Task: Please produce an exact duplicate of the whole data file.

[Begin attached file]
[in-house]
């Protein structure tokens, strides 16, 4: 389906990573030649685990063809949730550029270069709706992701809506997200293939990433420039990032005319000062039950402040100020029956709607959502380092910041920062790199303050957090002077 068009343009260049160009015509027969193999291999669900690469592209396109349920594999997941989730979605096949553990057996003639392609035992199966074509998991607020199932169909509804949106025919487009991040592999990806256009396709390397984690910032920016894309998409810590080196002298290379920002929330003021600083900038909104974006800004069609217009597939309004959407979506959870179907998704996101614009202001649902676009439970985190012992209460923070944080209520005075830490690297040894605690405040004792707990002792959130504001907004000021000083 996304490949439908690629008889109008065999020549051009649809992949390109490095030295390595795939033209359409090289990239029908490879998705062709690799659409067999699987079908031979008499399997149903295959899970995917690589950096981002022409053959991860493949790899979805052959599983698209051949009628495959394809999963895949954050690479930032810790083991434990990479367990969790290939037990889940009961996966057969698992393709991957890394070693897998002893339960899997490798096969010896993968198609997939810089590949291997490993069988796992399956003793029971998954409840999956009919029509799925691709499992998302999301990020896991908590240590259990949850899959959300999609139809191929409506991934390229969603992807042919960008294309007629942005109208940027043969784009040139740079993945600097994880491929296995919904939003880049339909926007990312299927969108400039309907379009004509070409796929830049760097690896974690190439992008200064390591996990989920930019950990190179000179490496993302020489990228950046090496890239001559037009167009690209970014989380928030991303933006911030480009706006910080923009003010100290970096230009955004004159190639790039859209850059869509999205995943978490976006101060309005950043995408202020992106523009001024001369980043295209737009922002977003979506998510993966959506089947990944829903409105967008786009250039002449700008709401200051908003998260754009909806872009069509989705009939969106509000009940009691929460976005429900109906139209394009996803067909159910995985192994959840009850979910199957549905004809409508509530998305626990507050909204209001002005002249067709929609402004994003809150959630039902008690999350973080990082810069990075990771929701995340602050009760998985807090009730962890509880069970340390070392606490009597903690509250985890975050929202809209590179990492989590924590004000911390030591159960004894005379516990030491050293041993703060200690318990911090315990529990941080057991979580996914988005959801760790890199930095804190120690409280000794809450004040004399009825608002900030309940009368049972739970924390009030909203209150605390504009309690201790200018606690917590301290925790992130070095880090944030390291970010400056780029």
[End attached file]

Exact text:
[in-house]
């Protein structure tokens, strides 16, 4: 389906990573030649685990063809949730550029270069709706992701809506997200293939990433420039990032005319000062039950402040100020029956709607959502380092910041920062790199303050957090002077 068009343009260049160009015509027969193999291999669900690469592209396109349920594999997941989730979605096949553990057996003639392609035992199966074509998991607020199932169909509804949106025919487009991040592999990806256009396709390397984690910032920016894309998409810590080196002298290379920002929330003021600083900038909104974006800004069609217009597939309004959407979506959870179907998704996101614009202001649902676009439970985190012992209460923070944080209520005075830490690297040894605690405040004792707990002792959130504001907004000021000083 996304490949439908690629008889109008065999020549051009649809992949390109490095030295390595795939033209359409090289990239029908490879998705062709690799659409067999699987079908031979008499399997149903295959899970995917690589950096981002022409053959991860493949790899979805052959599983698209051949009628495959394809999963895949954050690479930032810790083991434990990479367990969790290939037990889940009961996966057969698992393709991957890394070693897998002893339960899997490798096969010896993968198609997939810089590949291997490993069988796992399956003793029971998954409840999956009919029509799925691709499992998302999301990020896991908590240590259990949850899959959300999609139809191929409506991934390229969603992807042919960008294309007629942005109208940027043969784009040139740079993945600097994880491929296995919904939003880049339909926007990312299927969108400039309907379009004509070409796929830049760097690896974690190439992008200064390591996990989920930019950990190179000179490496993302020489990228950046090496890239001559037009167009690209970014989380928030991303933006911030480009706006910080923009003010100290970096230009955004004159190639790039859209850059869509999205995943978490976006101060309005950043995408202020992106523009001024001369980043295209737009922002977003979506998510993966959506089947990944829903409105967008786009250039002449700008709401200051908003998260754009909806872009069509989705009939969106509000009940009691929460976005429900109906139209394009996803067909159910995985192994959840009850979910199957549905004809409508509530998305626990507050909204209001002005002249067709929609402004994003809150959630039902008690999350973080990082810069990075990771929701995340602050009760998985807090009730962890509880069970340390070392606490009597903690509250985890975050929202809209590179990492989590924590004000911390030591159960004894005379516990030491050293041993703060200690318990911090315990529990941080057991979580996914988005959801760790890199930095804190120690409280000794809450004040004399009825608002900030309940009368049972739970924390009030909203209150605390504009309690201790200018606690917590301290925790992130070095880090944030390291970010400056780029």